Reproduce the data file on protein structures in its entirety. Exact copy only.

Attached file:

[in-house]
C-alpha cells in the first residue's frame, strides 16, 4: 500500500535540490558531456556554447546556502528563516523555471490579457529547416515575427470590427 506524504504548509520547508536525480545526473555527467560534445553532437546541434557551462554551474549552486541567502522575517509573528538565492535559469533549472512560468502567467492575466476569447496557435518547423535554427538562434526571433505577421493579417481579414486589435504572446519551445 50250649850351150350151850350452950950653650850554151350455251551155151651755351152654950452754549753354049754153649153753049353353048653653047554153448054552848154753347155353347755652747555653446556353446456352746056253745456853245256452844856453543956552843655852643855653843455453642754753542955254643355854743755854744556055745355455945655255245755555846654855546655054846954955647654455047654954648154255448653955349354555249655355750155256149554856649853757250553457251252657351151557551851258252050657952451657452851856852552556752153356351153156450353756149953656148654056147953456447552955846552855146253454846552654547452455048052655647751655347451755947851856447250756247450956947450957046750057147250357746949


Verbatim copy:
[in-house]
C-alpha cells in the first residue's frame, strides 16, 4: 500500500535540490558531456556554447546556502528563516523555471490579457529547416515575427470590427 506524504504548509520547508536525480545526473555527467560534445553532437546541434557551462554551474549552486541567502522575517509573528538565492535559469533549472512560468502567467492575466476569447496557435518547423535554427538562434526571433505577421493579417481579414486589435504572446519551445 50250649850351150350151850350452950950653650850554151350455251551155151651755351152654950452754549753354049754153649153753049353353048653653047554153448054552848154753347155353347755652747555653446556353446456352746056253745456853245256452844856453543956552843655852643855653843455453642754753542955254643355854743755854744556055745355455945655255245755555846654855546655054846954955647654455047654954648154255448653955349354555249655355750155256149554856649853757250553457251252657351151557551851258252050657952451657452851856852552556752153356351153156450353756149953656148654056147953456447552955846552855146253454846552654547452455048052655647751655347451755947851856447250756247450956947450957046750057147250357746949